A federal judge ruled that the D.C. Department of Corrections will have to pay monetary damages to a deaf former inmate because officials failed to assess what accommodations he would need when he arrived at their facility. (Evan Vucci/AP)

A federal judge has ruled that the D.C. Department of Corrections will have to pay damages to a deaf former inmate because officials failed to assess what accommodations he would need when he arrived at a corrections facility and because they mismanaged his care.

In a 60-page opinion, U.S. District Judge Ketanji Brown Jackson delivered a stinging rebuke to the department for its treatment of 46-year-old William Pierce, a deaf former inmate who alleged that he was not given appropriate accommodations during his incarceration in 2012.

In the opinion made public Thursday, Jackson wrote that even though the department had policies in place to assist deaf inmates, officials at the D.C. Correctional Treatment Facility “effectively sat on their hands” when it came to Pierce.

“This Court easily concludes that the District’s willful blindness regarding Pierce’s need for accommodation and its half-hearted attempt to provide Pierce with a random assortment of auxiliary aids — and only after he specifically requested them — fell far short of what the law requires,” Jackson wrote.

Jurors will determine the amount of compensation Pierce deserves, said James Rocap, a lawyer with Steptoe & Johnson who represented Pierce in the case.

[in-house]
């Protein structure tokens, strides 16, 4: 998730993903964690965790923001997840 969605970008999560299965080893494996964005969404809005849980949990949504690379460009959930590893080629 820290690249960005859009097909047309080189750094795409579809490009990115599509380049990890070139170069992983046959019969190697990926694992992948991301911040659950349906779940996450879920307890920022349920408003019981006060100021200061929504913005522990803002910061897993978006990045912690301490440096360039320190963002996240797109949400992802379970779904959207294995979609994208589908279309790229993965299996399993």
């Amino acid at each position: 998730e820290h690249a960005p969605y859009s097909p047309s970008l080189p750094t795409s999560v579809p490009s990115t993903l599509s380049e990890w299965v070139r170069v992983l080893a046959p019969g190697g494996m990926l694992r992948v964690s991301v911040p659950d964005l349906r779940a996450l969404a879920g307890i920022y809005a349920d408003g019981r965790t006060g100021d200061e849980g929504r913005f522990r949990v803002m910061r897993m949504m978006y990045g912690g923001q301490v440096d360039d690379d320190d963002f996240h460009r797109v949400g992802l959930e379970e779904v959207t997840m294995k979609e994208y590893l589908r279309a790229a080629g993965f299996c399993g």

A spokeswoman for the Department of Corrections declined to comment for this article, saying that the matter was “still in litigation.” Steven Owen, a spokesman for Corrections Corporation of America, which runs the prison under contract, said that the company “does not agree with the district court’s conclusion” and that it “is currently evaluating several options to challenge the district court’s order.”

“CCA takes very seriously its responsibility to accommodate any individual in its care who has special needs, and we work hard to comply with all laws designed to accommodate those with disabilities,” Owen said.

The ruling comes as Justice Department officials are investigating a similar matter at the Arlington County detention center, and Rocap said he hopes it will serve as a “wake-up call” for those in the District.

According to information in Jackson’s decision, Pierce was arrested in 2012 on a charge of simple assault after a domestic dispute. He pleaded guilty and received a 60-day sentence.

Pierce alleged that his weeks behind bars were harrowing, as he was not given a qualified sign-language interpreter for classes and medical appointments and was provided only limited access to a device that allowed him to make outside calls. He alleged that after he was shoved by a fellow inmate, prison officials put him in solitary confinement — something he consented to only because he did not understand a form he was signing.

The department disputed those assertions, arguing that Pierce was given accommodations when he asked for them and that he was better able to communicate than he acknowledged.

Jackson sided almost entirely with Pierce, although she wrote that her decision could be predicated entirely on one fact: When Pierce first arrived at the prison, officials did not proactively assess what accommodations he would need. She wrote that prison officials’ contention that they need not do so — instead only responding to disabled inmates’ specific requests — was “truly baffling as a matter of law and logic.”

Pierce, a District resident, said in a statement issued through the American Civil Liberties Union that he was “pleased” with the judge’s decision but that the problems he encountered persist for deaf inmates.